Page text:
The story in this book takes place in the 1940s and 50s in Estonia, as well as in 1992. You follow the Estonian girl Aliide and her sister Ingel (who is the beautiful one, the successful one, the desirable one) when the Germans and then the Communists arrive, and at the same time, interlaced with the story of Aliide's sad youth, you follow Zara, a victim of trafficking and prostitution who, bruised and afraid, ends up on Aliide's lawn in 1992, after escaping from her pimp. It's a rater complex story. Zara is, as a matter of fact, Aliide's sister's granddaughter, who has grown up in Russia. It's not a coincidence that she ends up in Aliide's village, but she didn't exactly get there the way she planned. Aliide's relation to her own sister is not what it should be though, and Zara, in dire need of help, is not really certain if it's a good idea to actually enlighten Aliide on her identity. For some reason, Aliide has no sister, and Zara's mother has no aunt... But she knows that she has little time, that soon she will be found and there will be no more escape.

Aliide is a fascinating character. It's hard to dislike her, even though she is not at all sympathetic. She's obsessive and she smells of onions. She is oddly hard, certainly not afraid of the young men who come to throw rocks at her windows and who she is certain will one day burn down her house. She is the victim of rape and abuse at the hands of the Communists, but she looks down on other women in her own situation and cannot bear the idea that her shame should be made known, so she becomes one of them - the Communists. Her own jealousy towards her sister has driven her to commit acts that should really trouble someone's conscience for the rest of their life, but she seems oddly untouched by it. And she has the impulse to beat people rather often. If I'm not mistaken she imagines beating one man until his intestines are all mush.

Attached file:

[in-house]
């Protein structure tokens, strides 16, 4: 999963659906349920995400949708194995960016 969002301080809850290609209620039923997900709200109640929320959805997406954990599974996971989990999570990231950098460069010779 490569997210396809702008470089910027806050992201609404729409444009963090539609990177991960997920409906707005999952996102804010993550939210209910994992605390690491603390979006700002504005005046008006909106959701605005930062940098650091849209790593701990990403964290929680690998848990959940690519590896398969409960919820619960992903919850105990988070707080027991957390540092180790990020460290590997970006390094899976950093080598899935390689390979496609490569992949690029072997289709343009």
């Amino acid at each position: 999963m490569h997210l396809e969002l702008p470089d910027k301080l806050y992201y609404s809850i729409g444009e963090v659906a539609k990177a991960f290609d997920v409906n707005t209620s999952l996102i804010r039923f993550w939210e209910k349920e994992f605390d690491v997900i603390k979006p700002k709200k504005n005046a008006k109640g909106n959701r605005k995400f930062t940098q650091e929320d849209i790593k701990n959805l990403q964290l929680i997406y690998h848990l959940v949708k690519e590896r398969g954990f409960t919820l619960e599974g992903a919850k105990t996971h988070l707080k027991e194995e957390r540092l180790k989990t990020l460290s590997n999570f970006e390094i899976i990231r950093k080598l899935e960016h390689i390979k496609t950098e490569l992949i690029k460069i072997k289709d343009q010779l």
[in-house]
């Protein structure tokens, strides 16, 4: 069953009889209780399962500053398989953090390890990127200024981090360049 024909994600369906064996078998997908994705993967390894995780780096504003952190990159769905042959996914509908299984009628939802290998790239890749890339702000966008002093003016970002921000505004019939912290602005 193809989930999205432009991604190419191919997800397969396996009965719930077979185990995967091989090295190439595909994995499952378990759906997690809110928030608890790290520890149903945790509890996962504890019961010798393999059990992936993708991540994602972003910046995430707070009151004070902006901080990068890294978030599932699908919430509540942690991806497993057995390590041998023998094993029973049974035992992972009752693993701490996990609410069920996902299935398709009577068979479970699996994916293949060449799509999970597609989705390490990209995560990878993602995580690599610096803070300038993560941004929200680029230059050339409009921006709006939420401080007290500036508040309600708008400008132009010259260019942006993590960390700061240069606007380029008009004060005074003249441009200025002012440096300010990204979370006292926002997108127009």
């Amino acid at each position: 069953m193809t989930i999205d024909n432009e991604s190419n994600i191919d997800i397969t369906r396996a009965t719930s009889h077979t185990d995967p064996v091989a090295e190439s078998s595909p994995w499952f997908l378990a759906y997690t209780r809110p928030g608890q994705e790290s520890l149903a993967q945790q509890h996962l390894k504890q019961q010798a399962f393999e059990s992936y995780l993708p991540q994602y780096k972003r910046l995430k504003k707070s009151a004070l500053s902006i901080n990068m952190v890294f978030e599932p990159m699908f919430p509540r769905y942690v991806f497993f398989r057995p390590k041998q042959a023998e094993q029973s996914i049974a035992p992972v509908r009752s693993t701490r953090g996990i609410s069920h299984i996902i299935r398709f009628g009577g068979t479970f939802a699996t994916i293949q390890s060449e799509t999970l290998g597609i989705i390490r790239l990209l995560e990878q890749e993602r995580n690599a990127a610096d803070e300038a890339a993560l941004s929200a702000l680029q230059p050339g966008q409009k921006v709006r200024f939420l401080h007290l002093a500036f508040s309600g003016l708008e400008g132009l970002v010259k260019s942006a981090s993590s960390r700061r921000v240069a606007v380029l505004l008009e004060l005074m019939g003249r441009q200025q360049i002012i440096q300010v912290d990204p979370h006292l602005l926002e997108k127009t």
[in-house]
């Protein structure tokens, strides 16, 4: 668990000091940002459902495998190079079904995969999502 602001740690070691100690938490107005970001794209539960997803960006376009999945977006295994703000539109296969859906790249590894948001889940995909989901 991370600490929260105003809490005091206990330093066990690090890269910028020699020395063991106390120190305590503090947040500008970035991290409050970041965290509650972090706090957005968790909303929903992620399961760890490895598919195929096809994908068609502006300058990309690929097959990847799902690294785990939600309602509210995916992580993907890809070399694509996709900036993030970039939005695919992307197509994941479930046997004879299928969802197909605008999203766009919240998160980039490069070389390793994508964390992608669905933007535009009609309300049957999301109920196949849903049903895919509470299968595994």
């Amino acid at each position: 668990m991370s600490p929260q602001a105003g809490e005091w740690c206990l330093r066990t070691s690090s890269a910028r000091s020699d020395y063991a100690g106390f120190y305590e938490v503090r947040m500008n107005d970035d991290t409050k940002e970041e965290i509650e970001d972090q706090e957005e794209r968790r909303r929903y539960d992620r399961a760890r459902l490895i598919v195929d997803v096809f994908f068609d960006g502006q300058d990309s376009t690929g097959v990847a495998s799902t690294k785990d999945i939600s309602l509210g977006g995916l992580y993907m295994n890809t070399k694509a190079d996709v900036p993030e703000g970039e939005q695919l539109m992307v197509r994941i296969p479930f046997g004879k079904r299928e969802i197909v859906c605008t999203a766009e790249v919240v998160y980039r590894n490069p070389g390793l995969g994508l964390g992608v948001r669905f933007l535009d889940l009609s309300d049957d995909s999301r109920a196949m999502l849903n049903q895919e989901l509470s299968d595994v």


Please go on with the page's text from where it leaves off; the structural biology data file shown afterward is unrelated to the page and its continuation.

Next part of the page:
In a way you could say that this is a book about betrayal and lack of love that slowly breaks down people and turns them into something they were not originally meant to be.

Rekindling dead interest.

What are you supposed to do when you fall off the motivational wagon? Or when you just get out of the habit of doing something? Up until now, this hadn't happened to me in a very long time because I have always had rather strict habits, but three months of breaking those habits had certain effects. So what to do?

The other day I had a friend over for a visit. She is very interested in things connected to politics and knows more than the average person about many odd countries, so I asked her how she goes about to acquire this knowledge. It's not really obvious (besides Wikipedia) to know where to start when you all of a sudden want to read up on... Turkmenistan. She said that along with factual texts and books, she also explores literary productions from the country in question in order to get more of a feel for things. Of course, this is a person who probably reads faster than anyone I know, and when you do that, this approach is not that time-consuming, but as long as you have free time what's the problem?

It is not the first time this idea strikes me, but it kind of felt like a revelation to be reminded of it. Novels are an excellent way to get loosely acquainted with history and this is one of those instances when I think you should not underestimate the use of literature (you know all those people who ask what good literature can do?). When you read a fictional book about something it usually gets an emotional hold on you, more than any nonfictional book ever could, and when you combine it with hard facts from other sources, I think your chances of remembering things increases dramatically.

Now, I belong to that group of people who learn languages and who also want to learn things about the country the language is spoken in and its culture. For a long time, I have been wanting to read up on Hungarian history. Now that I can't really make myself study Hungarian, I thought that perhaps by reading about Hungary I could trigger the spark of motivation. At the same time, I'm studying democracy at University, so why not combine all three? Yesterday I found the book Carrying a Secret in My Heart, dealing with recollections from the children of the revolutionaries of 1956 in Hungary. If all goes according to plan, I'm going to follow this book up with another one on the development of democracy in Poland and Hungary, entitled From Elections to Democracy: Building Accountable Government in Hungary and Poland. Hungary is an extremely interesting country at the moment, but sadly I have extremely poor knowledge of what is actually going on there and the historical explanations to it. But it's not like you have to go to school to get educated! At University you get a diploma, study you can do at home ;)